Defendant contends that all representations and declarations made in response to questions to its insurance applications are material to it in determining whether to accept an application and issue a policy. According to defendant, by omitting certain treatment and diagnoses in answer to questions concerning his medical history, the insured misrepresented that the treatment mentioned on his application was the only treatment that he had received. Defendant claims that it was induced to and did issue the policy on the basis of these misrepresentations.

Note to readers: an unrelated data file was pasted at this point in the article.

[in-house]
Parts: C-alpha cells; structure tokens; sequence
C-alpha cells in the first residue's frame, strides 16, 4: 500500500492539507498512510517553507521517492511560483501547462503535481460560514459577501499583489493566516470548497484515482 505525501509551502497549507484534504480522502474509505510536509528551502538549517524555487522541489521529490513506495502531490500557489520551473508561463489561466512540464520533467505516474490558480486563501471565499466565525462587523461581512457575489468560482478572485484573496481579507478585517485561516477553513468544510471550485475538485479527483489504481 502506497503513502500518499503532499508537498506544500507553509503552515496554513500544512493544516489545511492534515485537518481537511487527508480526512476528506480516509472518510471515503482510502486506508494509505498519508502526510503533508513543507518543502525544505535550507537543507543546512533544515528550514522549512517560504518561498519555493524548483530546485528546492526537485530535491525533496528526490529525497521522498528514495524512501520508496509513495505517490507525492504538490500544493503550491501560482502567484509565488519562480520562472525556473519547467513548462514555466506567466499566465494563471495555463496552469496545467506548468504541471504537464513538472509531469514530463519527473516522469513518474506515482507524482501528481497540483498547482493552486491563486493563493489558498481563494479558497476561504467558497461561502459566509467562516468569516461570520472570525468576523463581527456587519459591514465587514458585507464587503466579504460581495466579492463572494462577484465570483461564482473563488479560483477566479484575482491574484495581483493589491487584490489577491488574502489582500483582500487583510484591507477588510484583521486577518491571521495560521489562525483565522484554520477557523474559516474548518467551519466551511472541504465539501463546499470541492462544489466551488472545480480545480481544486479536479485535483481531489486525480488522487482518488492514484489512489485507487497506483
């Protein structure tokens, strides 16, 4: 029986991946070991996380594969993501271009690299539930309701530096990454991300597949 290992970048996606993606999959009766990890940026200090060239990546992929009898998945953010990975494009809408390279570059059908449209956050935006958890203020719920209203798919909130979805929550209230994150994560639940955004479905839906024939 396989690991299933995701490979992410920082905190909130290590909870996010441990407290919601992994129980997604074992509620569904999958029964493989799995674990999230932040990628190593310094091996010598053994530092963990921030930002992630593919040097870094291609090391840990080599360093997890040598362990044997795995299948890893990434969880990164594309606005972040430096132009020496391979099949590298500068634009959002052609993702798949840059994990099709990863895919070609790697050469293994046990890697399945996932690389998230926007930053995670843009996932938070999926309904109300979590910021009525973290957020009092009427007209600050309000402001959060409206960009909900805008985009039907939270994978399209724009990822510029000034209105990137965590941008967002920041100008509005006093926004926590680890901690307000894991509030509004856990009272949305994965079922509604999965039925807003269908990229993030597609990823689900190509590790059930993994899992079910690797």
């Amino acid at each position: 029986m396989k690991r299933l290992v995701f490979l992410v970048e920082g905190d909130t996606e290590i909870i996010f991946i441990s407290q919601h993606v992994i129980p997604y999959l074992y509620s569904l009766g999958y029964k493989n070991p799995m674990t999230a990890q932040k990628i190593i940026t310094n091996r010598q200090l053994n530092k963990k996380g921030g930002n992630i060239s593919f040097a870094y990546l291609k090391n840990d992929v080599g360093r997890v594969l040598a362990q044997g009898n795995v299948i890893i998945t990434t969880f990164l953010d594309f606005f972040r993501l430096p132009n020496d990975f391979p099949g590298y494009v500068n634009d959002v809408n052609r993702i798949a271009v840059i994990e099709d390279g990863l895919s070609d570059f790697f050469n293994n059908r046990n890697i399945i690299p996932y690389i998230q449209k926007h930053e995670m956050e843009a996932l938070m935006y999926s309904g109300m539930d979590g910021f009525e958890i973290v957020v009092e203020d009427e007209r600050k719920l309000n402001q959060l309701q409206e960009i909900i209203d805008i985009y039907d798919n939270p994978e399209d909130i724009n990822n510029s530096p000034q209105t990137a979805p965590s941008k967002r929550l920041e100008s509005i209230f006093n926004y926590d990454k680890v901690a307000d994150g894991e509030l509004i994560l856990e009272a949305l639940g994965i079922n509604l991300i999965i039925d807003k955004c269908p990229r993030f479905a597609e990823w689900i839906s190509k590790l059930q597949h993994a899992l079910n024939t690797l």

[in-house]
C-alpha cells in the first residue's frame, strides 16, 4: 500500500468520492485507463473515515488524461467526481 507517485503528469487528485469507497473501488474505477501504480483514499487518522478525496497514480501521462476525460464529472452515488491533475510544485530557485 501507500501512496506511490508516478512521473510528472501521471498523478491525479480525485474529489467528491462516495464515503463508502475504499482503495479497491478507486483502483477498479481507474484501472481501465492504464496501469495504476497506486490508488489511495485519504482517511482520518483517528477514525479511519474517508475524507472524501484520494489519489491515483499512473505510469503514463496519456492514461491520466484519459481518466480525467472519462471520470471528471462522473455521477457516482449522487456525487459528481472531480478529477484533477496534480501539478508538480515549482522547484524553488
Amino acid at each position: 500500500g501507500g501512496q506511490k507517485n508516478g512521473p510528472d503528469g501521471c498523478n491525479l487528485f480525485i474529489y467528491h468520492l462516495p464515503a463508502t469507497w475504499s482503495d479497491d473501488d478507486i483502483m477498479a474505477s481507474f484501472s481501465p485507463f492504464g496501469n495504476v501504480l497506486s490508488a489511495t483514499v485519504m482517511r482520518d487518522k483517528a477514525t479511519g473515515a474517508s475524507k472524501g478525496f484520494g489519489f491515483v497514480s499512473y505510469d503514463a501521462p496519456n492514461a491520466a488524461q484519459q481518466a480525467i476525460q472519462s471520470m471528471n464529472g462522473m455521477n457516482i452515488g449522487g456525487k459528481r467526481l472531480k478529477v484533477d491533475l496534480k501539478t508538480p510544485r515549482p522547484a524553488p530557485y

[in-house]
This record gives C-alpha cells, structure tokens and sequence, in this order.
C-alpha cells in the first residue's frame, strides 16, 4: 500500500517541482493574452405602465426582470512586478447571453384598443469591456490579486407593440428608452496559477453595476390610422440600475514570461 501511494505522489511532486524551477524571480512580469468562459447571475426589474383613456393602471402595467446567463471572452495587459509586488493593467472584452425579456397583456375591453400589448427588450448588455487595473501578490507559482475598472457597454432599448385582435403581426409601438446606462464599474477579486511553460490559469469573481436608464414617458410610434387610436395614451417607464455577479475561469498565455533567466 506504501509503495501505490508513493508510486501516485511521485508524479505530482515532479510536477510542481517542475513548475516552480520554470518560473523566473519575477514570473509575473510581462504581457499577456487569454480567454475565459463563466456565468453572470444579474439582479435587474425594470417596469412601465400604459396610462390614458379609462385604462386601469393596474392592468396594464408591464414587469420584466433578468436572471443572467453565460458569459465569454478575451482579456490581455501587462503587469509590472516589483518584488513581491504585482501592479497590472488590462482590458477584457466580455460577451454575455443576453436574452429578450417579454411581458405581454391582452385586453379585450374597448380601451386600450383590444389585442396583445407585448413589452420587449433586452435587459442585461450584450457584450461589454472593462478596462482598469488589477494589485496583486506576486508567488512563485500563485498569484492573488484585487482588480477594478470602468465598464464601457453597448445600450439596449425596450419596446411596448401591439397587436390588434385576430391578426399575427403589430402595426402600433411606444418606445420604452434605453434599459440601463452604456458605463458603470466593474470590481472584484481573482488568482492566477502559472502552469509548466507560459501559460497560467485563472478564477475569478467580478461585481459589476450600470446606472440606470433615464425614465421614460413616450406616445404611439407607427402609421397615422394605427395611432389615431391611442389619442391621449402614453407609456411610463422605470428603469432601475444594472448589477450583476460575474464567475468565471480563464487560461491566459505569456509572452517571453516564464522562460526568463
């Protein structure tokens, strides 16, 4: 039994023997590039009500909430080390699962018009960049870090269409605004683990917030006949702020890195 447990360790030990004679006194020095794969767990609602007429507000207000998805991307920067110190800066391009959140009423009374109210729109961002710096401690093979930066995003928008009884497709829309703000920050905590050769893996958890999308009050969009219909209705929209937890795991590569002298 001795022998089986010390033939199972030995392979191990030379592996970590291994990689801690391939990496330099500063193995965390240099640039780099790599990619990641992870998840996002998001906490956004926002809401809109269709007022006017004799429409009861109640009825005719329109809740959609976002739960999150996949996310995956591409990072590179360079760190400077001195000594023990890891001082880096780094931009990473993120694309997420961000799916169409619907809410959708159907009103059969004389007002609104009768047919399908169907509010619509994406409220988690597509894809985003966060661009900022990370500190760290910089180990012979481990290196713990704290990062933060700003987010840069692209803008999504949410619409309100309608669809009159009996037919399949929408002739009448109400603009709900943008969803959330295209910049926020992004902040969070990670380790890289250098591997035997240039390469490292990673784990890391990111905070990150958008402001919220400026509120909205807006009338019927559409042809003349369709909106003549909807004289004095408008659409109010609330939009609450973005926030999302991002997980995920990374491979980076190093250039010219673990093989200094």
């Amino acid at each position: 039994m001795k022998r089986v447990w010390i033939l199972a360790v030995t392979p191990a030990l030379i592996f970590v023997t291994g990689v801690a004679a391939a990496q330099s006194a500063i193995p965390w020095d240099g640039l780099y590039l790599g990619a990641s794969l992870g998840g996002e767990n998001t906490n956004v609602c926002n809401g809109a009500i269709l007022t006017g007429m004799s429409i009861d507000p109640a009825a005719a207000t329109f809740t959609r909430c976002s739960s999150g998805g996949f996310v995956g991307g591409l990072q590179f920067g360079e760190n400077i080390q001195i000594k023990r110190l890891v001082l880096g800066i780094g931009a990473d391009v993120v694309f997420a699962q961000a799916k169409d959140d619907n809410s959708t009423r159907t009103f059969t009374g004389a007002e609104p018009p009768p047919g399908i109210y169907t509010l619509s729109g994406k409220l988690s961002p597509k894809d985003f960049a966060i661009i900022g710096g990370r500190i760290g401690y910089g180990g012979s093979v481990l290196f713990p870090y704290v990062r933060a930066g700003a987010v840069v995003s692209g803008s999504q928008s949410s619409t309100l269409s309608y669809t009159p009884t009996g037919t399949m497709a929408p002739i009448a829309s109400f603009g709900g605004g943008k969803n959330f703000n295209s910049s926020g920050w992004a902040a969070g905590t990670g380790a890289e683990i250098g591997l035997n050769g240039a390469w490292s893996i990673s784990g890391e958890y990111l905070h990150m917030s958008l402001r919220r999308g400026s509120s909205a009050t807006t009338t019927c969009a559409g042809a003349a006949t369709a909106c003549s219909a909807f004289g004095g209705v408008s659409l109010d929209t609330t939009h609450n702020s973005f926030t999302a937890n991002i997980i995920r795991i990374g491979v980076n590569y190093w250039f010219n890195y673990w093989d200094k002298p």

Plaintiff denies knowledge or information concerning the medical history of the insured prior to the date of the application, although admits his obesity. She asserts, however, that even if the facts that defendant alleges concerning the insured's medical history are true, defendant waived its right to rescind the policy. This waiver defense asserted by plaintiff is based on alleged actions of agents of defendant in obtaining, completing and accepting the insured's application. Plaintiff suggests that the insurance agent who solicited the policy mislet the insured as to what was required in response to questions on the application. She notes that the alleged incomplete answers were inserted on the application by Ms. M. K. Fasoulka, a paramedic employed by an organization that was acting as an agent of the insured after she questioned the insured, and not by the insured himself.